Picture this: an employee is absent from work without explanation or authorization – it may be a sudden absence of a few days or, perhaps, the employee has failed to return from a leave of absence or vacation. Can an employer treat the employment relationship as at an end on the basis of job abandonment? Not so fast!

Let’s start with the basics. It is an implied term of every employment contract that an employee must attend work. When an employee fails to comply with that implied term, an employer may be entitled to treat the contract as at an end on the basis that the employee has abandoned their employment. In true cases of job abandonment, subject to the terms of the applicable employment contract, an employee is generally not entitled to any notice or pay in lieu.

It may surprise employers to learn that courts often find that employees have not abandoned their employment despite unexplained and unauthorized absences ranging from a few days to many months. The test to be applied is whether, viewing the circumstances objectively, a reasonable person would have understood the employee’s words or actions to have clearly and unequivocally indicated an intention to no longer be bound by the employment contract.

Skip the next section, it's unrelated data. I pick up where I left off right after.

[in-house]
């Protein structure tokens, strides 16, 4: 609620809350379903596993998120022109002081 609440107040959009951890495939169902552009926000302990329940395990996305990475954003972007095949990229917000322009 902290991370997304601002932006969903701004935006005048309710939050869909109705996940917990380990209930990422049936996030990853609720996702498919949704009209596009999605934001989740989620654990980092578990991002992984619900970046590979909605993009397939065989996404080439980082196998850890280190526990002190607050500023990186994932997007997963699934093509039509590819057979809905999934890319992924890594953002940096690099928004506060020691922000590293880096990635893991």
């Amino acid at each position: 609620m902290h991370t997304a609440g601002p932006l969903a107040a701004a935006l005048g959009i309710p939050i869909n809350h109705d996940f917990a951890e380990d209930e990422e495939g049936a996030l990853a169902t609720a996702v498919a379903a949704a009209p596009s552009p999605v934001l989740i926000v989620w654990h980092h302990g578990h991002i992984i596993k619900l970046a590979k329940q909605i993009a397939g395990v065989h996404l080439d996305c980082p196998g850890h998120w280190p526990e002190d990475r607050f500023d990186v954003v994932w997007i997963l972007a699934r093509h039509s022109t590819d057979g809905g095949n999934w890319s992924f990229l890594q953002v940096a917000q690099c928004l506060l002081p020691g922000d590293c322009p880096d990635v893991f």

The courts have differentiated between irresponsible behaviour on the part of the employee, such as failing to communicate with their employer including by failing to return messages, and a clear and unequivocal intention to abandon their employment. Employers have been faulted for lackluster attempts to contact the absent employee and a lack of clear communication with respect to the expectation that the employee report to work and the consequences for failing to do so. To put it simply, an absent employee is not, on its own, sufficient to establish job abandonment.

With this in mind, here are five tips for employers dealing with circumstances of potential job abandonment:

1. Do not rely solely on the employee’s failure to communicate or attend at work. Instead, make genuine and frequent efforts to contact the employee. Utilize various methods (phone, e-mail, letter, etc.) and keep records of your attempts.

2. Consider whether the absence may relate to a protected characteristic such that human rights obligations could be engaged. If so, ensure that you have given thorough consideration to your accommodation obligations.

3. Clearly communicate to the employee:

  • the date by which the employee is expected to either report to work or to provide a reasonable explanation and/or documentation to support the absence; and
  • the consequences of failing to do so.

4. Do not rely solely on an attendance policy. However, do remind the employee of any applicable policy and the expectation to comply with such policy should they be in breach.

5. As always, contact your legal counsel to discuss the circumstances, appropriate next steps, potential human rights concerns, and to consider whether other termination doctrines, such as frustration of contract or resignation, may apply.

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